Feng-Hsiung Hsu’s ‘Behind Deep Blue.’
The challenge to build a computer that could beat a chess grandmaster, let alone the world champion, seemed an impossible task in the early 1980s. The so-called computer chess problem was one of a few Holy Grails for computer science, and most major universities devoted a portion of their research to the problem.
At Carnegie Mellon University, the foremost authority on computer chess, Dr. Hans Berliner, and his team of graduate students had designed the leading chess computer of its day-called Hitech. In 1985, a struggling graduate student was asked by Berliner to help out with Hitech on his summer leave in exchange for brownie points. The graduate student didn’t like the fundamentals of Hitech and set out to solve the computer chess problem on his own, without much support from Carnegie Mellon or Berliner.
The graduate student’s name was Feng-Hsiung Hsu, and by 1989, his solution-a computer chess program on a single chip-had eclipsed Berliner’s life’s work. And in 1997, after Hsu moved the project to IBM, the computer called Deep Blue beat World Champion Garry Kasparov in a six-game match. That a weak chess player could design a machine (with the help of several programmers and grandmasters) that beat the world champion has to rank as one of the great upsets of the 20th century. The story of this upset as humbly told by Hsu himself in “Behind Deep Blue” (Princeton, 2002) makes for riveting reading.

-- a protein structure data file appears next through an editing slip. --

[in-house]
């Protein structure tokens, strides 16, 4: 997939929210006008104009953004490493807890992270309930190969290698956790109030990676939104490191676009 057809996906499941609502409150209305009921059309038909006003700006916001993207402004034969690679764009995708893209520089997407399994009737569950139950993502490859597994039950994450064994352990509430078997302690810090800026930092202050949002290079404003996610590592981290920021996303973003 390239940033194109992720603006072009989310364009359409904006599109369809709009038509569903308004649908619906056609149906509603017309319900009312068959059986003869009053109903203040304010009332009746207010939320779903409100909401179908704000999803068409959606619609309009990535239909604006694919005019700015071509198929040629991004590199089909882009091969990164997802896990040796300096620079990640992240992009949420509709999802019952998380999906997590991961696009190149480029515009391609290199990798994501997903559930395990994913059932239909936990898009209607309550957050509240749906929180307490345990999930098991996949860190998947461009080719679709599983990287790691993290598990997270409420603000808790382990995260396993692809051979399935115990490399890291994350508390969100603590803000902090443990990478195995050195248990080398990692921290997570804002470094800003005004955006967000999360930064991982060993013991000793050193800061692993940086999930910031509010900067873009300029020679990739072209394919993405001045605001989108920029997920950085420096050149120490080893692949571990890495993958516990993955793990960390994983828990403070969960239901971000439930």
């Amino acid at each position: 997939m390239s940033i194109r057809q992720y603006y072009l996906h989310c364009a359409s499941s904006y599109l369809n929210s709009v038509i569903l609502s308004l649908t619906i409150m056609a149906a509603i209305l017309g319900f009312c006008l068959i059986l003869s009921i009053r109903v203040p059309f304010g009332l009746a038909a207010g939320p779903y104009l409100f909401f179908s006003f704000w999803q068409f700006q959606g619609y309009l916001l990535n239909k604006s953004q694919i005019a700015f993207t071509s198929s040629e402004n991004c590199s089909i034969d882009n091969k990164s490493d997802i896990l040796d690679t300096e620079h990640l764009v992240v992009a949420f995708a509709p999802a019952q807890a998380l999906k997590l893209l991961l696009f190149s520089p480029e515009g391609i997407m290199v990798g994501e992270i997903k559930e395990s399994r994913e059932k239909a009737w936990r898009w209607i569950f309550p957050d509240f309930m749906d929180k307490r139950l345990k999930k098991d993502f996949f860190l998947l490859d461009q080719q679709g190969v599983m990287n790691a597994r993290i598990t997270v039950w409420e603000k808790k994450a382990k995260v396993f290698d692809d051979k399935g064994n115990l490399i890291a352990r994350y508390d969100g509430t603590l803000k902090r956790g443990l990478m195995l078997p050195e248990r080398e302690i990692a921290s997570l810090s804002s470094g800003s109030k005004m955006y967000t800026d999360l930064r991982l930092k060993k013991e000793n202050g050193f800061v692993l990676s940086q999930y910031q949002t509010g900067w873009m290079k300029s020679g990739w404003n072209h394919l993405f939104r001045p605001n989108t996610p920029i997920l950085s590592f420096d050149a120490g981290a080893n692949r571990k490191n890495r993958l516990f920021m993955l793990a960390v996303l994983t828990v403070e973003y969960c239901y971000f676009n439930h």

My only complaint with the book is that it assumes a great deal of its readers. Those with a solid understanding of integrated circuit design, programming, and chess theory will find it a fun and entertaining read. But those who lack these skills will struggle through the detailed explanations of the choices Hsu and his team made at critical junctures in the journey to create the ultimate chess machine. If any one of these decisions had gone differently, like the chess match itself, it could have led to defeat.